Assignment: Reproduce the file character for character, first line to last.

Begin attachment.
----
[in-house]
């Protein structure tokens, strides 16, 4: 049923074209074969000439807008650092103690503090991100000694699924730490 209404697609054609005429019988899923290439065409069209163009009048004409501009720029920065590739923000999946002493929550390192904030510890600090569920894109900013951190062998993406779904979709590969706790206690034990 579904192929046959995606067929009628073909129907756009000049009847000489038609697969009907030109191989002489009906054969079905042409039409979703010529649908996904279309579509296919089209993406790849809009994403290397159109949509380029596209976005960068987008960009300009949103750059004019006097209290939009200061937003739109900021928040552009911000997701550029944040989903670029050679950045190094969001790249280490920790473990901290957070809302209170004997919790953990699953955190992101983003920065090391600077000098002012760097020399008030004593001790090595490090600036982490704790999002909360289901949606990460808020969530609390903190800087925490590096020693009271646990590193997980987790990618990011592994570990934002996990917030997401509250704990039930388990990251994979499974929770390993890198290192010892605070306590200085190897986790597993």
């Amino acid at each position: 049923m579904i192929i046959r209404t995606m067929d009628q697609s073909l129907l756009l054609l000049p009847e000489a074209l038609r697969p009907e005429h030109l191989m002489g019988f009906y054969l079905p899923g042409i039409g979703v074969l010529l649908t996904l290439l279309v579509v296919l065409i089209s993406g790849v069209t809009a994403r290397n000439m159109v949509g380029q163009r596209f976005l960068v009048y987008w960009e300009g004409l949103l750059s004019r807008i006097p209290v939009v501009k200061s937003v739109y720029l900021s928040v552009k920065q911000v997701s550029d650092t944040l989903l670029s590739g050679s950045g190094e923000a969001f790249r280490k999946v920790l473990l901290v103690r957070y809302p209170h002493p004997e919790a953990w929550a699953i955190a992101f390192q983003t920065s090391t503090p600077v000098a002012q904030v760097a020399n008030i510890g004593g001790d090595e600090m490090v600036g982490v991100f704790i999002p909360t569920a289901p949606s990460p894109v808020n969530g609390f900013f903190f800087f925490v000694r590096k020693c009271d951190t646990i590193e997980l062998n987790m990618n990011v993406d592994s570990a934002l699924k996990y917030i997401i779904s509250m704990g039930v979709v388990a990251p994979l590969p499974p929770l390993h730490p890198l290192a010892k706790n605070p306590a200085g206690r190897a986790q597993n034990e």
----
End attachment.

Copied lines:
[in-house]
């Protein structure tokens, strides 16, 4: 049923074209074969000439807008650092103690503090991100000694699924730490 209404697609054609005429019988899923290439065409069209163009009048004409501009720029920065590739923000999946002493929550390192904030510890600090569920894109900013951190062998993406779904979709590969706790206690034990 579904192929046959995606067929009628073909129907756009000049009847000489038609697969009907030109191989002489009906054969079905042409039409979703010529649908996904279309579509296919089209993406790849809009994403290397159109949509380029596209976005960068987008960009300009949103750059004019006097209290939009200061937003739109900021928040552009911000997701550029944040989903670029050679950045190094969001790249280490920790473990901290957070809302209170004997919790953990699953955190992101983003920065090391600077000098002012760097020399008030004593001790090595490090600036982490704790999002909360289901949606990460808020969530609390903190800087925490590096020693009271646990590193997980987790990618990011592994570990934002996990917030997401509250704990039930388990990251994979499974929770390993890198290192010892605070306590200085190897986790597993």
């Amino acid at each position: 049923m579904i192929i046959r209404t995606m067929d009628q697609s073909l129907l756009l054609l000049p009847e000489a074209l038609r697969p009907e005429h030109l191989m002489g019988f009906y054969l079905p899923g042409i039409g979703v074969l010529l649908t996904l290439l279309v579509v296919l065409i089209s993406g790849v069209t809009a994403r290397n000439m159109v949509g380029q163009r596209f976005l960068v009048y987008w960009e300009g004409l949103l750059s004019r807008i006097p209290v939009v501009k200061s937003v739109y720029l900021s928040v552009k920065q911000v997701s550029d650092t944040l989903l670029s590739g050679s950045g190094e923000a969001f790249r280490k999946v920790l473990l901290v103690r957070y809302p209170h002493p004997e919790a953990w929550a699953i955190a992101f390192q983003t920065s090391t503090p600077v000098a002012q904030v760097a020399n008030i510890g004593g001790d090595e600090m490090v600036g982490v991100f704790i999002p909360t569920a289901p949606s990460p894109v808020n969530g609390f900013f903190f800087f925490v000694r590096k020693c009271d951190t646990i590193e997980l062998n987790m990618n990011v993406d592994s570990a934002l699924k996990y917030i997401i779904s509250m704990g039930v979709v388990a990251p994979l590969p499974p929770l390993h730490p890198l290192a010892k706790n605070p306590a200085g206690r190897a986790q597993n034990e």